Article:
Monday 16 April 2018

The Gerald Thomas Archive: Letters from Larry

Last month I made a rather delayed trip (thank you British weather) to the British Film Institute on London's Southbank. As I've mentioned over on Twitter, the BFI hold the entire Gerald Thomas archive which is chock full of delightful artifacts from Gerald's long, varied and illustrious career in British film. I was quite frankly dazzled by the array of material on offer and have only managed to flick through a fraction of it, but this blog today is the start of several pieces looking at different aspects of what I've had the very good fortune to see.

Following on from my first blog on Gerald's Scrapbook for Carry On Abroad and my second on the Carry On Abroad Draft Script the next item file I want to write about concerns final preparations for the release of Carry On Doctor in late 1967. 

The Carry On Doctor files contain some lovely, fascinating letters from the artist Terence Parkes, otherwise known as Larry. Larry designed the title sequences for several Peter Rogers Productions, including Carry On Doctor. The letters on file document Parkes' attempts to capture the kind of artistic feel which would suit the Carry Ons. Obviously a fan of the series, Terence Parkes went to great lengths to impress Peter with his efforts. Each of Larry's letters to Peter Rogers is accompanied by personalised cartoons, for example a nurse having the title card for Carry On Doctor projected onto her chest.

The first letter was sent to Peter on 20 November 1967. Larry seemed slightly anxious about the work he had enclosed for Peter's perusal:

I haven't a clue how my drawings will look 'blown up' to screen size. They may look bloody horrible! I await the results with some intrepidation. 

Peter Rogers didn't wait long before providing feedback to Larry, writing back with his thoughts the very next day:

Dear Larry,

I'm delighted with the drawings. They're superb. But I am returning one to you in the hope you can amend it. It is of the nurse pushing the trolley of 'spares'. For the sake of the customers I would prefer the spares to be arms and legs rather than 'internals'. If necessary you can have the fingers of one of the spare arms making the usual gesture!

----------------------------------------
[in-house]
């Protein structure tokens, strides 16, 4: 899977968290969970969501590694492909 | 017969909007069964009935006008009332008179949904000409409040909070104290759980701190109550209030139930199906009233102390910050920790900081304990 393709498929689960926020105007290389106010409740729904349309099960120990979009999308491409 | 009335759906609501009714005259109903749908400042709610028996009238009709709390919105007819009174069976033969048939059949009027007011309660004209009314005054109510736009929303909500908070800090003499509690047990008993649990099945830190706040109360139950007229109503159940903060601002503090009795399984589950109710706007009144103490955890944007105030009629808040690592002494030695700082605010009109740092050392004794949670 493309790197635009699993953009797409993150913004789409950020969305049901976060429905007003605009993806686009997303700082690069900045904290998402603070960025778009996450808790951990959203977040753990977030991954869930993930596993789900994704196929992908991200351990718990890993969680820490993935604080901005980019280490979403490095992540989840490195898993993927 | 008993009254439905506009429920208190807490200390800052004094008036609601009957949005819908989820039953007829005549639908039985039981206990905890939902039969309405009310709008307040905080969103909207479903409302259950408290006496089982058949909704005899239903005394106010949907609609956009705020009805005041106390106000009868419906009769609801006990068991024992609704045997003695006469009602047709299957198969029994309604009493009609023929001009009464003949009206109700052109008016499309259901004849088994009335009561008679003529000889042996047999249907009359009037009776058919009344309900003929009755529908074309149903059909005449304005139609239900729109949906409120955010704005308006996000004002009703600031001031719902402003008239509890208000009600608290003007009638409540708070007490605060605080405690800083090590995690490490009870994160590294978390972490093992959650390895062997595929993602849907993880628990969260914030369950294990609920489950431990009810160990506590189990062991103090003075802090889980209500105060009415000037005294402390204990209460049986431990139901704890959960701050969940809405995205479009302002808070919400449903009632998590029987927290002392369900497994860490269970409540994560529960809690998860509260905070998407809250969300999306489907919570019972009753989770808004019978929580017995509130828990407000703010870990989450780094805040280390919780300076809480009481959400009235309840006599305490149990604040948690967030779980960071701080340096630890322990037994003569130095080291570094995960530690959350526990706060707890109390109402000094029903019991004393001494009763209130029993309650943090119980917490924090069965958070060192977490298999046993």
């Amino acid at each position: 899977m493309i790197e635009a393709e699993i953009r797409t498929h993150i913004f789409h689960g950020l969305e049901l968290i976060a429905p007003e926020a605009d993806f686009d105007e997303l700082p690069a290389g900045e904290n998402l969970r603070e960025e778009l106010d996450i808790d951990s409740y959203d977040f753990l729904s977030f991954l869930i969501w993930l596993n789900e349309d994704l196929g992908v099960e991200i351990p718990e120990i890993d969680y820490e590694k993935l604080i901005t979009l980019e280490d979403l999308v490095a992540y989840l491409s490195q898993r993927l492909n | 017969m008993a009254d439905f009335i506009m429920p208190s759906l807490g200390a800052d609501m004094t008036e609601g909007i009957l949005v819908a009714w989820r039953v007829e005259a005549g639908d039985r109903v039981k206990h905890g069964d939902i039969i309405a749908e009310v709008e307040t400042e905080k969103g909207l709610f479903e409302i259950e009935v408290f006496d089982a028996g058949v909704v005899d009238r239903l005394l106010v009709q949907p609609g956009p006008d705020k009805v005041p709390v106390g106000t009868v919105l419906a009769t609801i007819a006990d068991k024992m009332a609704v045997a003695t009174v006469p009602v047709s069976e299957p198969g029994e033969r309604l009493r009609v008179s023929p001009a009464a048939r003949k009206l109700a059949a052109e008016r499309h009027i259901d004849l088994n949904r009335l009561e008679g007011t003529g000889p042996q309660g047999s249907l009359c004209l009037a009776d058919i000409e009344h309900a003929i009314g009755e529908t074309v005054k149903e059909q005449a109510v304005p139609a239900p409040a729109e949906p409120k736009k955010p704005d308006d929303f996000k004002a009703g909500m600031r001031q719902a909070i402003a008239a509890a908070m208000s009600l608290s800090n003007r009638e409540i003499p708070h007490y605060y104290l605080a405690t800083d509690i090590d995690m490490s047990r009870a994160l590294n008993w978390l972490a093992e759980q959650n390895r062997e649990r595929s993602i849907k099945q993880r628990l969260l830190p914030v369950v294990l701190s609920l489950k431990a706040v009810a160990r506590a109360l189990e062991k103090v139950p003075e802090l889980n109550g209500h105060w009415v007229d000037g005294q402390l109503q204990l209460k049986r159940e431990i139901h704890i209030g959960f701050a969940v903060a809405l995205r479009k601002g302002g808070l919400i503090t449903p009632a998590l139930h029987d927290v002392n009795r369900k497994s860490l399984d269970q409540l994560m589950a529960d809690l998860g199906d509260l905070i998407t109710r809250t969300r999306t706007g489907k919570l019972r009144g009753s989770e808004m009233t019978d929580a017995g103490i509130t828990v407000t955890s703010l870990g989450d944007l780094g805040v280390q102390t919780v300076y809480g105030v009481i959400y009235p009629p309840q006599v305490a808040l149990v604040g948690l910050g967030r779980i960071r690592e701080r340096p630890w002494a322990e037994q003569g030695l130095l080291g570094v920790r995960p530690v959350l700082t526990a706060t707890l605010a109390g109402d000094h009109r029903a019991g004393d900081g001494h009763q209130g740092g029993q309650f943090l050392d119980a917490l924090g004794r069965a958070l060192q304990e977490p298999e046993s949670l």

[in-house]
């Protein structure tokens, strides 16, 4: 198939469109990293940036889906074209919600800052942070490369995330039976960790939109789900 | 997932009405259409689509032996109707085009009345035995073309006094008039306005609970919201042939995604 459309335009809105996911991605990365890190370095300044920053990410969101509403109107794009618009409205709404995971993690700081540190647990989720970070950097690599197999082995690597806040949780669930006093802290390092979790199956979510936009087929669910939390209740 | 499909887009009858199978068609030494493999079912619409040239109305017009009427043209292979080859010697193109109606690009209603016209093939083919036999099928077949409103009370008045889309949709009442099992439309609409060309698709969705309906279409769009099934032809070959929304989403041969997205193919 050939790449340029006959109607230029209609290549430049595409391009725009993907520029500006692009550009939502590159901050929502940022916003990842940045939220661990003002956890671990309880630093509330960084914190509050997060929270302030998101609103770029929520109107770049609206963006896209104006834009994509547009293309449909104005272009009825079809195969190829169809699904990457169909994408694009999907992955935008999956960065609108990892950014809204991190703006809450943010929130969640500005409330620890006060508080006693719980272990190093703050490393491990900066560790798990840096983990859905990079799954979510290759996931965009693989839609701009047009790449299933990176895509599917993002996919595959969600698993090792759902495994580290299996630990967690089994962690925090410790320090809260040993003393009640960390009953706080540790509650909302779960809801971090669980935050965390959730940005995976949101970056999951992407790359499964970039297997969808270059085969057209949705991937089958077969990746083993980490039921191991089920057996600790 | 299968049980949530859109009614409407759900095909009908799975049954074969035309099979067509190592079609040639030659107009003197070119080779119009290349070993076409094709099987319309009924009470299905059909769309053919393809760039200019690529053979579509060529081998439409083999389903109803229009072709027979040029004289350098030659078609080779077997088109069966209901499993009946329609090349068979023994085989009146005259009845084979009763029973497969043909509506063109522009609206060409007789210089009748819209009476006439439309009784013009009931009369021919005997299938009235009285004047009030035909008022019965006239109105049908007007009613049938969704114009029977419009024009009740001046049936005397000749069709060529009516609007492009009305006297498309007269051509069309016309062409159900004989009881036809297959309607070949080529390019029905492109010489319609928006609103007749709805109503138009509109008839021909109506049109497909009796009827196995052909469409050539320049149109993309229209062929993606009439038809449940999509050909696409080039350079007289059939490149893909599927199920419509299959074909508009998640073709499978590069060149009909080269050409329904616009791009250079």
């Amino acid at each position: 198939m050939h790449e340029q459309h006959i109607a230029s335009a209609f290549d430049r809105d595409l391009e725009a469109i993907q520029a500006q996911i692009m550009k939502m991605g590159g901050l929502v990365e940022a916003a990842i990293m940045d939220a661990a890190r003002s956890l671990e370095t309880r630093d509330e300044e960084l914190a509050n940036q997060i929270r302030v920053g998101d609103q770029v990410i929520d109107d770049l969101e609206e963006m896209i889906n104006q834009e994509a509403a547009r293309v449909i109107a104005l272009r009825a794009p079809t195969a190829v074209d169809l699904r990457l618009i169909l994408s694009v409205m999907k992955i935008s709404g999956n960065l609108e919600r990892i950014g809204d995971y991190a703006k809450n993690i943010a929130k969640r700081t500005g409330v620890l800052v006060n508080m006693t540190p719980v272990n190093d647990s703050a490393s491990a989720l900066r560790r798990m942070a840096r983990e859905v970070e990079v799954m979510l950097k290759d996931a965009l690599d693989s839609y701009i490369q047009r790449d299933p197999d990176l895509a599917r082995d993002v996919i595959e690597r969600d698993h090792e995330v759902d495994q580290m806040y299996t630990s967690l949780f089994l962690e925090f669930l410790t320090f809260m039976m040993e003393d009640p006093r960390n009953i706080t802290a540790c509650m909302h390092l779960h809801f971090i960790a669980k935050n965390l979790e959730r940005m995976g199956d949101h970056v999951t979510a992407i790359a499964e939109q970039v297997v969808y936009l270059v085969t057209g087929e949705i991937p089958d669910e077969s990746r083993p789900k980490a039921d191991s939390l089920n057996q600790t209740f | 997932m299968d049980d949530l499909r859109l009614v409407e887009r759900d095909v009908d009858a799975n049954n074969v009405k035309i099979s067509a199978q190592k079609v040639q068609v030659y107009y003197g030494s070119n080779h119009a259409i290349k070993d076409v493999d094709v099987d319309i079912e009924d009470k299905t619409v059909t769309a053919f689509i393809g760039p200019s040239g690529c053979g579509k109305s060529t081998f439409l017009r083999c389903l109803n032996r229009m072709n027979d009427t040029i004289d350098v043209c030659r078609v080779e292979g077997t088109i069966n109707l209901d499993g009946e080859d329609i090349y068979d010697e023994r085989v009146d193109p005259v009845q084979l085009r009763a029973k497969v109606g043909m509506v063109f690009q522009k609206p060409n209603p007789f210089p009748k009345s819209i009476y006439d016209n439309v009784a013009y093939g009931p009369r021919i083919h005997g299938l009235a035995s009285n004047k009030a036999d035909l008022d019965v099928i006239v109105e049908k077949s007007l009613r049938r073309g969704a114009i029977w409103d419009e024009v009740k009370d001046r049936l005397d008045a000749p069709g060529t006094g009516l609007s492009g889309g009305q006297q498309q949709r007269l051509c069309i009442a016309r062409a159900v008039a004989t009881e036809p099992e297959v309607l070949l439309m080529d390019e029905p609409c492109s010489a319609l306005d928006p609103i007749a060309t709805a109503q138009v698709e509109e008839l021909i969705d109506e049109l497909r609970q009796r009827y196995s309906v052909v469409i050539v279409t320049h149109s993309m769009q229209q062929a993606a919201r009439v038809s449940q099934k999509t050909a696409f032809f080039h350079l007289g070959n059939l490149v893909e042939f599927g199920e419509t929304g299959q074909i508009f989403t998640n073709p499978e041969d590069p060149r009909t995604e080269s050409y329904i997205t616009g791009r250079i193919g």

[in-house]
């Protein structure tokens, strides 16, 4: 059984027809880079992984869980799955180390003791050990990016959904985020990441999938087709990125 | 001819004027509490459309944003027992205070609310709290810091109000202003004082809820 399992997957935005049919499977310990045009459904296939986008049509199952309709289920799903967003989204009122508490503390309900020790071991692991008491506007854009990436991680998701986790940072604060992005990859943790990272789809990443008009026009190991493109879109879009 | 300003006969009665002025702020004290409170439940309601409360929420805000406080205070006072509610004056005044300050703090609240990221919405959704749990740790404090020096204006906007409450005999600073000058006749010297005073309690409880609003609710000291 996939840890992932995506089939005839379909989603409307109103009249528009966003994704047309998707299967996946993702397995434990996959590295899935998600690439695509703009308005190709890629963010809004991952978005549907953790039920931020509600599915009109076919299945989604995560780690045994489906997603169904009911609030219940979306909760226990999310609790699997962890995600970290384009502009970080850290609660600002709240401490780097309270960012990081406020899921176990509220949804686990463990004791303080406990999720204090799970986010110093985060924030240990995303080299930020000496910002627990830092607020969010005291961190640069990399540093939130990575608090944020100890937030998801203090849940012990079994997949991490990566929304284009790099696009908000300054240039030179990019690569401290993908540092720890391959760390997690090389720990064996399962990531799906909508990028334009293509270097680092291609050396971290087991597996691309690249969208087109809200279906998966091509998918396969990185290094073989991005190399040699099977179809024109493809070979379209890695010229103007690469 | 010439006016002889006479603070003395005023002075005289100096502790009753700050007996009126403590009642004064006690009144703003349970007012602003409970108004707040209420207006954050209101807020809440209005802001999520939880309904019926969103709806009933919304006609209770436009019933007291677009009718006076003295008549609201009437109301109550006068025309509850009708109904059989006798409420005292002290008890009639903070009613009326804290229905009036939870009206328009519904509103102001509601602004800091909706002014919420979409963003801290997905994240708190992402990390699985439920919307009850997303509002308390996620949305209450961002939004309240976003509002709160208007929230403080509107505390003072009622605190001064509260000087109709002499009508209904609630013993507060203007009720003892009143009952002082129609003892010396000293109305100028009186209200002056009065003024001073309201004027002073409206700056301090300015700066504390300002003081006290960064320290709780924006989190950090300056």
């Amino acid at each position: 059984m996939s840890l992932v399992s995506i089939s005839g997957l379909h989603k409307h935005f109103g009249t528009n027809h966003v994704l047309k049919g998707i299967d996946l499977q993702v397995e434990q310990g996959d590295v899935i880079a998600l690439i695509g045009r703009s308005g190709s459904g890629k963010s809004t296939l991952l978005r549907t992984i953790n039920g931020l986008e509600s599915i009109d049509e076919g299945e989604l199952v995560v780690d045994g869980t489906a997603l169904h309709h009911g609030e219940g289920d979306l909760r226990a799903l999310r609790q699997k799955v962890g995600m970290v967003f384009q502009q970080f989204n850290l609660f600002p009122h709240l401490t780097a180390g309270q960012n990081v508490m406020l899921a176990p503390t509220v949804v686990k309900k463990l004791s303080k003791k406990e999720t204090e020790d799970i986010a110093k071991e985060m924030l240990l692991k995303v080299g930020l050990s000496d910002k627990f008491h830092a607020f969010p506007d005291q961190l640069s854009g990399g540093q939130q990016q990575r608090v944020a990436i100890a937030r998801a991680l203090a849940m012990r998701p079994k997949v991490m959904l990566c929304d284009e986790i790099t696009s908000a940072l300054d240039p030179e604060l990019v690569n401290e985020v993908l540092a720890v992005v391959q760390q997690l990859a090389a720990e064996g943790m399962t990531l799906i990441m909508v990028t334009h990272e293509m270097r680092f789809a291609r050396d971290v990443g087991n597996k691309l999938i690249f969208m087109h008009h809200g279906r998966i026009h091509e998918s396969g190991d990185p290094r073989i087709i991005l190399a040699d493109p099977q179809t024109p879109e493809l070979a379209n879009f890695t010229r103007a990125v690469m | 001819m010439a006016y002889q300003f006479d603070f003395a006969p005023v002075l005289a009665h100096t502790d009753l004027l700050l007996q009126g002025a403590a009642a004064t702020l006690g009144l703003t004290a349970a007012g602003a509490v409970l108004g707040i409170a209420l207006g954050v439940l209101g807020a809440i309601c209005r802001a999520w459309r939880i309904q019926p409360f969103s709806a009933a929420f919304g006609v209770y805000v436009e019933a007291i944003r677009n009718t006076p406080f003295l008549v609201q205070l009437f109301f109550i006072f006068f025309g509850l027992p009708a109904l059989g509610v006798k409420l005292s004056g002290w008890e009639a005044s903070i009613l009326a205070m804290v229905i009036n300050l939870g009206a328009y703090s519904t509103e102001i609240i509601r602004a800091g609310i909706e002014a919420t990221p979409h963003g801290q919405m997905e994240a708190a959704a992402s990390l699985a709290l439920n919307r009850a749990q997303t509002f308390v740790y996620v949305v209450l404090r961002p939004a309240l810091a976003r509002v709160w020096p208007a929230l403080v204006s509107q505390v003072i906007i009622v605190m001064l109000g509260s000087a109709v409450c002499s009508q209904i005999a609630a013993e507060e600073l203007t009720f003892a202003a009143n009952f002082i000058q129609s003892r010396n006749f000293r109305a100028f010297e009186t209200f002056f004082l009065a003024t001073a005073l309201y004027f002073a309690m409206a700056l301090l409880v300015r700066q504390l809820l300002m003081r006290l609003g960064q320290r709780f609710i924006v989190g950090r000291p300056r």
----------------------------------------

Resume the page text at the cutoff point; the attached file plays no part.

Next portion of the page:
Again, even though they were writing in the pre-email days, Larry still managed to get back to Mr Rogers the day after. Writing on 22nd November 1967 he said:

I wouldn't be sure it looks any less gruesome but at least it looks funnier!

The work Parkes completed was obviously a success with Peter and Gerald as this marked the first of several collaborations during the late 1960s and 1970s. The archive also includes a letter from the artist the following May (1968) where he addressed the producer's request for some cartoons to accompany their next big screen release, the majestic Carry On Up The Khyber. In typical Larry fashion, the letter included a wonderful little drawing of a snake charmer with a camera man sitting atop the snake!

These letters provided a priceless and fascinating insight into yet another aspect of producing the Carry On films. Rogers was obviously extremely shrewd with an eye for detail and these letters also demonstrate Peter's deliciously dry sense of humour. They also give us a lovely insight into the work of the late, great Terence "Larry" Parkes.

I wrote about Larry's superb art work back in 2016 and you can read that here: Carry On Blogging: Full Credit to Larry

Stay tuned for the next in my series of special blogs on Gerald's archive coming up soon!

You can follow me on Twitter @CarryOnJoan and on Instagram

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